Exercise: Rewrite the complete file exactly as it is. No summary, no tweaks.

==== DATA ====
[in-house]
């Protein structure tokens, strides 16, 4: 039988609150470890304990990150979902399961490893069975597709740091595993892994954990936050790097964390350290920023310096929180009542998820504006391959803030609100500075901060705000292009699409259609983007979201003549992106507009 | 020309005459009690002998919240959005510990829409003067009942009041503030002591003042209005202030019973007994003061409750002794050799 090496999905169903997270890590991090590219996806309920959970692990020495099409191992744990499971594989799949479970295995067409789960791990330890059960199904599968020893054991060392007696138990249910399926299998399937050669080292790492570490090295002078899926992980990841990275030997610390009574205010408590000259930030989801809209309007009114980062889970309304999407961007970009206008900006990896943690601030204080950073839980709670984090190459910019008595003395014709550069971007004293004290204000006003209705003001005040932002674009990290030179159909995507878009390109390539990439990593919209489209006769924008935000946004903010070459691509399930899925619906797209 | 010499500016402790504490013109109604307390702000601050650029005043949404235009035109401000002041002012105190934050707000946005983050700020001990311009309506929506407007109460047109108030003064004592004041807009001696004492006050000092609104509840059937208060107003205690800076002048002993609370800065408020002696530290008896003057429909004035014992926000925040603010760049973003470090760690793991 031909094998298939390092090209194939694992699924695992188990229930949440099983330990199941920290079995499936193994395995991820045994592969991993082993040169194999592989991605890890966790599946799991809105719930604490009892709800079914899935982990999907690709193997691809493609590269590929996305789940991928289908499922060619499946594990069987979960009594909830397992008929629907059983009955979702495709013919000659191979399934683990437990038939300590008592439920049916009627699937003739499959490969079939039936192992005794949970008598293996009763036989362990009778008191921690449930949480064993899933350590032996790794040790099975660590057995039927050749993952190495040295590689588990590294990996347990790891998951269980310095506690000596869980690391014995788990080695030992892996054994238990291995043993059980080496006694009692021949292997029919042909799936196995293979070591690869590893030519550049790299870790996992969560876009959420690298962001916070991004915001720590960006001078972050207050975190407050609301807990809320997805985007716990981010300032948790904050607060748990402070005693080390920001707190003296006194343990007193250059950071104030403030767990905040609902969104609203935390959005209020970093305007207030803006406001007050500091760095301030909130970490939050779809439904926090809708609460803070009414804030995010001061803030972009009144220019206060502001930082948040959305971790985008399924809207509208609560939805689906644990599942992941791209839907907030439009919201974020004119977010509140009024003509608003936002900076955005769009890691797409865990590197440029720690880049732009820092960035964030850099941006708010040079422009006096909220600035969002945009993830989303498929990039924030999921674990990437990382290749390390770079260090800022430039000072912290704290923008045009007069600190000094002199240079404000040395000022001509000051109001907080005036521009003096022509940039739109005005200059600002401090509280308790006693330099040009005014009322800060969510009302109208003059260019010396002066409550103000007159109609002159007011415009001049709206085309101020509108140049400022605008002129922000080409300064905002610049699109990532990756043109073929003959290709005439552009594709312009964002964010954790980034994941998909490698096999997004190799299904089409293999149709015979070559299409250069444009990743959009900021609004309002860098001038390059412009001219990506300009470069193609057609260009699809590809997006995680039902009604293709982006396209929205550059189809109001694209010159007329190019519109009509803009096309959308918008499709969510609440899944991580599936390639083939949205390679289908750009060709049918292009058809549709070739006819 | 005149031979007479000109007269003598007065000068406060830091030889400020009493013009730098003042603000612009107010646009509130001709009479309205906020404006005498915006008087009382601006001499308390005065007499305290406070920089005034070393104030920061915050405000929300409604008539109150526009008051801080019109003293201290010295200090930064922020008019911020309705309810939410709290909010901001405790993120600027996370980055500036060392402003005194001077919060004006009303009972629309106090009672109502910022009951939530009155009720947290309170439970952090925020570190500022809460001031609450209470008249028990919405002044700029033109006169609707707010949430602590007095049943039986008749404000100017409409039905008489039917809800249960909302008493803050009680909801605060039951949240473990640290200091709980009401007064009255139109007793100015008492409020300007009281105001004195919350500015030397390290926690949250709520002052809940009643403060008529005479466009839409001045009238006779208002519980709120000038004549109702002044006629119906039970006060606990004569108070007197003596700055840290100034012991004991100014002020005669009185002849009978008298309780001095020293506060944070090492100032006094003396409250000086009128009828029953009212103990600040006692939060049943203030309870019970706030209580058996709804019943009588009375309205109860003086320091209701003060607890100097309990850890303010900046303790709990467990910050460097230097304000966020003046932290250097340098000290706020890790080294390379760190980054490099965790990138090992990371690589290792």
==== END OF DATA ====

[in-house]
């Protein structure tokens, strides 16, 4: 039988609150470890304990990150979902399961490893069975597709740091595993892994954990936050790097964390350290920023310096929180009542998820504006391959803030609100500075901060705000292009699409259609983007979201003549992106507009 | 020309005459009690002998919240959005510990829409003067009942009041503030002591003042209005202030019973007994003061409750002794050799 090496999905169903997270890590991090590219996806309920959970692990020495099409191992744990499971594989799949479970295995067409789960791990330890059960199904599968020893054991060392007696138990249910399926299998399937050669080292790492570490090295002078899926992980990841990275030997610390009574205010408590000259930030989801809209309007009114980062889970309304999407961007970009206008900006990896943690601030204080950073839980709670984090190459910019008595003395014709550069971007004293004290204000006003209705003001005040932002674009990290030179159909995507878009390109390539990439990593919209489209006769924008935000946004903010070459691509399930899925619906797209 | 010499500016402790504490013109109604307390702000601050650029005043949404235009035109401000002041002012105190934050707000946005983050700020001990311009309506929506407007109460047109108030003064004592004041807009001696004492006050000092609104509840059937208060107003205690800076002048002993609370800065408020002696530290008896003057429909004035014992926000925040603010760049973003470090760690793991 031909094998298939390092090209194939694992699924695992188990229930949440099983330990199941920290079995499936193994395995991820045994592969991993082993040169194999592989991605890890966790599946799991809105719930604490009892709800079914899935982990999907690709193997691809493609590269590929996305789940991928289908499922060619499946594990069987979960009594909830397992008929629907059983009955979702495709013919000659191979399934683990437990038939300590008592439920049916009627699937003739499959490969079939039936192992005794949970008598293996009763036989362990009778008191921690449930949480064993899933350590032996790794040790099975660590057995039927050749993952190495040295590689588990590294990996347990790891998951269980310095506690000596869980690391014995788990080695030992892996054994238990291995043993059980080496006694009692021949292997029919042909799936196995293979070591690869590893030519550049790299870790996992969560876009959420690298962001916070991004915001720590960006001078972050207050975190407050609301807990809320997805985007716990981010300032948790904050607060748990402070005693080390920001707190003296006194343990007193250059950071104030403030767990905040609902969104609203935390959005209020970093305007207030803006406001007050500091760095301030909130970490939050779809439904926090809708609460803070009414804030995010001061803030972009009144220019206060502001930082948040959305971790985008399924809207509208609560939805689906644990599942992941791209839907907030439009919201974020004119977010509140009024003509608003936002900076955005769009890691797409865990590197440029720690880049732009820092960035964030850099941006708010040079422009006096909220600035969002945009993830989303498929990039924030999921674990990437990382290749390390770079260090800022430039000072912290704290923008045009007069600190000094002199240079404000040395000022001509000051109001907080005036521009003096022509940039739109005005200059600002401090509280308790006693330099040009005014009322800060969510009302109208003059260019010396002066409550103000007159109609002159007011415009001049709206085309101020509108140049400022605008002129922000080409300064905002610049699109990532990756043109073929003959290709005439552009594709312009964002964010954790980034994941998909490698096999997004190799299904089409293999149709015979070559299409250069444009990743959009900021609004309002860098001038390059412009001219990506300009470069193609057609260009699809590809997006995680039902009604293709982006396209929205550059189809109001694209010159007329190019519109009509803009096309959308918008499709969510609440899944991580599936390639083939949205390679289908750009060709049918292009058809549709070739006819 | 005149031979007479000109007269003598007065000068406060830091030889400020009493013009730098003042603000612009107010646009509130001709009479309205906020404006005498915006008087009382601006001499308390005065007499305290406070920089005034070393104030920061915050405000929300409604008539109150526009008051801080019109003293201290010295200090930064922020008019911020309705309810939410709290909010901001405790993120600027996370980055500036060392402003005194001077919060004006009303009972629309106090009672109502910022009951939530009155009720947290309170439970952090925020570190500022809460001031609450209470008249028990919405002044700029033109006169609707707010949430602590007095049943039986008749404000100017409409039905008489039917809800249960909302008493803050009680909801605060039951949240473990640290200091709980009401007064009255139109007793100015008492409020300007009281105001004195919350500015030397390290926690949250709520002052809940009643403060008529005479466009839409001045009238006779208002519980709120000038004549109702002044006629119906039970006060606990004569108070007197003596700055840290100034012991004991100014002020005669009185002849009978008298309780001095020293506060944070090492100032006094003396409250000086009128009828029953009212103990600040006692939060049943203030309870019970706030209580058996709804019943009588009375309205109860003086320091209701003060607890100097309990850890303010900046303790709990467990910050460097230097304000966020003046932290250097340098000290706020890790080294390379760190980054490099965790990138090992990371690589290792």